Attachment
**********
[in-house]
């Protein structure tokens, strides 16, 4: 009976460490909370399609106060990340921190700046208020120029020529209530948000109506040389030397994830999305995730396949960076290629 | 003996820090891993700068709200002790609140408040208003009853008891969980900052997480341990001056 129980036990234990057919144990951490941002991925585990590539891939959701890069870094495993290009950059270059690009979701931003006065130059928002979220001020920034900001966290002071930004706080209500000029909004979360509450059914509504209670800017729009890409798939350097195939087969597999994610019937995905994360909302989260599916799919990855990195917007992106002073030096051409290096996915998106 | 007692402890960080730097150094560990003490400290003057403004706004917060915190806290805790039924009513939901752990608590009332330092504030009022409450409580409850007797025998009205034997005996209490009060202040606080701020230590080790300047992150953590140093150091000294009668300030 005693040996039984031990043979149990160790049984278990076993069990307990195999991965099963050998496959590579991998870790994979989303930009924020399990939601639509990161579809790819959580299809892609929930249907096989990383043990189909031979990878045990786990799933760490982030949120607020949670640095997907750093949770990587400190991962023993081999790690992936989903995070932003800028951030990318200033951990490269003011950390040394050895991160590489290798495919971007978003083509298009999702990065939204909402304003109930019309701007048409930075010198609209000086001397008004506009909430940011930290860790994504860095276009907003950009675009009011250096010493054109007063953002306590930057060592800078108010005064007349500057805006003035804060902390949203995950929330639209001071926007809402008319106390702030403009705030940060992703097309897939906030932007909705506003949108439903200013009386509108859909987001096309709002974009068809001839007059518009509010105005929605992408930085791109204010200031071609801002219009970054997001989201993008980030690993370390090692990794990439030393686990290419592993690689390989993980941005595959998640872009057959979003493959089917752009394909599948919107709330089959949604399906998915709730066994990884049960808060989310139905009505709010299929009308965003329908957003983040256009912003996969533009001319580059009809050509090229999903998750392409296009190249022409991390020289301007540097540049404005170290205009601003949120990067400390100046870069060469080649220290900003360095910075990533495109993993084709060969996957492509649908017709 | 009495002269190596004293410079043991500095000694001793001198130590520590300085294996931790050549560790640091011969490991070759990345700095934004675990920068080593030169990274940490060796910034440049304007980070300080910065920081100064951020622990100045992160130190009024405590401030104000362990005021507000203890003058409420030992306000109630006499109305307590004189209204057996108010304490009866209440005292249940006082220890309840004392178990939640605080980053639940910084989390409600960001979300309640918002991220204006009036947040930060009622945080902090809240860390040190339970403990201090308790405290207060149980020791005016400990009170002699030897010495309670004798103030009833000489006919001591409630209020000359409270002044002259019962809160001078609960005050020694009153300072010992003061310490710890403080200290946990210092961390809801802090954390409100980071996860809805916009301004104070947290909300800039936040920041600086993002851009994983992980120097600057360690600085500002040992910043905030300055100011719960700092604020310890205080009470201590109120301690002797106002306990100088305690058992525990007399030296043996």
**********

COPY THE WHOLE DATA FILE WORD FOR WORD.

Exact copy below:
[in-house]
């Protein structure tokens, strides 16, 4: 009976460490909370399609106060990340921190700046208020120029020529209530948000109506040389030397994830999305995730396949960076290629 | 003996820090891993700068709200002790609140408040208003009853008891969980900052997480341990001056 129980036990234990057919144990951490941002991925585990590539891939959701890069870094495993290009950059270059690009979701931003006065130059928002979220001020920034900001966290002071930004706080209500000029909004979360509450059914509504209670800017729009890409798939350097195939087969597999994610019937995905994360909302989260599916799919990855990195917007992106002073030096051409290096996915998106 | 007692402890960080730097150094560990003490400290003057403004706004917060915190806290805790039924009513939901752990608590009332330092504030009022409450409580409850007797025998009205034997005996209490009060202040606080701020230590080790300047992150953590140093150091000294009668300030 005693040996039984031990043979149990160790049984278990076993069990307990195999991965099963050998496959590579991998870790994979989303930009924020399990939601639509990161579809790819959580299809892609929930249907096989990383043990189909031979990878045990786990799933760490982030949120607020949670640095997907750093949770990587400190991962023993081999790690992936989903995070932003800028951030990318200033951990490269003011950390040394050895991160590489290798495919971007978003083509298009999702990065939204909402304003109930019309701007048409930075010198609209000086001397008004506009909430940011930290860790994504860095276009907003950009675009009011250096010493054109007063953002306590930057060592800078108010005064007349500057805006003035804060902390949203995950929330639209001071926007809402008319106390702030403009705030940060992703097309897939906030932007909705506003949108439903200013009386509108859909987001096309709002974009068809001839007059518009509010105005929605992408930085791109204010200031071609801002219009970054997001989201993008980030690993370390090692990794990439030393686990290419592993690689390989993980941005595959998640872009057959979003493959089917752009394909599948919107709330089959949604399906998915709730066994990884049960808060989310139905009505709010299929009308965003329908957003983040256009912003996969533009001319580059009809050509090229999903998750392409296009190249022409991390020289301007540097540049404005170290205009601003949120990067400390100046870069060469080649220290900003360095910075990533495109993993084709060969996957492509649908017709 | 009495002269190596004293410079043991500095000694001793001198130590520590300085294996931790050549560790640091011969490991070759990345700095934004675990920068080593030169990274940490060796910034440049304007980070300080910065920081100064951020622990100045992160130190009024405590401030104000362990005021507000203890003058409420030992306000109630006499109305307590004189209204057996108010304490009866209440005292249940006082220890309840004392178990939640605080980053639940910084989390409600960001979300309640918002991220204006009036947040930060009622945080902090809240860390040190339970403990201090308790405290207060149980020791005016400990009170002699030897010495309670004798103030009833000489006919001591409630209020000359409270002044002259019962809160001078609960005050020694009153300072010992003061310490710890403080200290946990210092961390809801802090954390409100980071996860809805916009301004104070947290909300800039936040920041600086993002851009994983992980120097600057360690600085500002040992910043905030300055100011719960700092604020310890205080009470201590109120301690002797106002306990100088305690058992525990007399030296043996």